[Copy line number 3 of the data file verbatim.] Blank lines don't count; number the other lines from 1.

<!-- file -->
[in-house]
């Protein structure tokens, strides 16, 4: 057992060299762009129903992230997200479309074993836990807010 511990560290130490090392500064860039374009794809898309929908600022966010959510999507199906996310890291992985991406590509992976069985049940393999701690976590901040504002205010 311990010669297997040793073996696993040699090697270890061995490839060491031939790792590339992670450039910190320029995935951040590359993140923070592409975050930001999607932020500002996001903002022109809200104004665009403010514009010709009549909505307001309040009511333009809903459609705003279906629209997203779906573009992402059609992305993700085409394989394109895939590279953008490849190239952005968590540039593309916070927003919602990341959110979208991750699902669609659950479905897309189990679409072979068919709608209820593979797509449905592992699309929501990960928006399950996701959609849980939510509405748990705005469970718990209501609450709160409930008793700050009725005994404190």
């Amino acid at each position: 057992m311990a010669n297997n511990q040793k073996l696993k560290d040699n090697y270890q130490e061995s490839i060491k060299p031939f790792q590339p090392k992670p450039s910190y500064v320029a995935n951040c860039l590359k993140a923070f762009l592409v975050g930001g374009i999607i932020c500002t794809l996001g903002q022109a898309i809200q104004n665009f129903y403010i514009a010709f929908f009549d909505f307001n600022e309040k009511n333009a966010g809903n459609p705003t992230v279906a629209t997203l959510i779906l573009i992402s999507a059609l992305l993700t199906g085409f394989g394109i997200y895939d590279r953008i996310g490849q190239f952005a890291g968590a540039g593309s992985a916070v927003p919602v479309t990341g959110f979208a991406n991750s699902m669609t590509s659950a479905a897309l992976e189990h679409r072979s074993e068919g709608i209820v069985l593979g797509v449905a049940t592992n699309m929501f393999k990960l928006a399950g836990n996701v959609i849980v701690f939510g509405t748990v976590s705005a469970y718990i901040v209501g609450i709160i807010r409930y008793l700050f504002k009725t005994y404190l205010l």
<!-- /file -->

């Amino acid at each position: 057992m311990a010669n297997n511990q040793k073996l696993k560290d040699n090697y270890q130490e061995s490839i060491k060299p031939f790792q590339p090392k992670p450039s910190y500064v320029a995935n951040c860039l590359k993140a923070f762009l592409v975050g930001g374009i999607i932020c500002t794809l996001g903002q022109a898309i809200q104004n665009f129903y403010i514009a010709f929908f009549d909505f307001n600022e309040k009511n333009a966010g809903n459609p705003t992230v279906a629209t997203l959510i779906l573009i992402s999507a059609l992305l993700t199906g085409f394989g394109i997200y895939d590279r953008i996310g490849q190239f952005a890291g968590a540039g593309s992985a916070v927003p919602v479309t990341g959110f979208a991406n991750s699902m669609t590509s659950a479905a897309l992976e189990h679409r072979s074993e068919g709608i209820v069985l593979g797509v449905a049940t592992n699309m929501f393999k990960l928006a399950g836990n996701v959609i849980v701690f939510g509405t748990v976590s705005a469970y718990i901040v209501g609450i709160i807010r409930y008793l700050f504002k009725t005994y404190l205010l």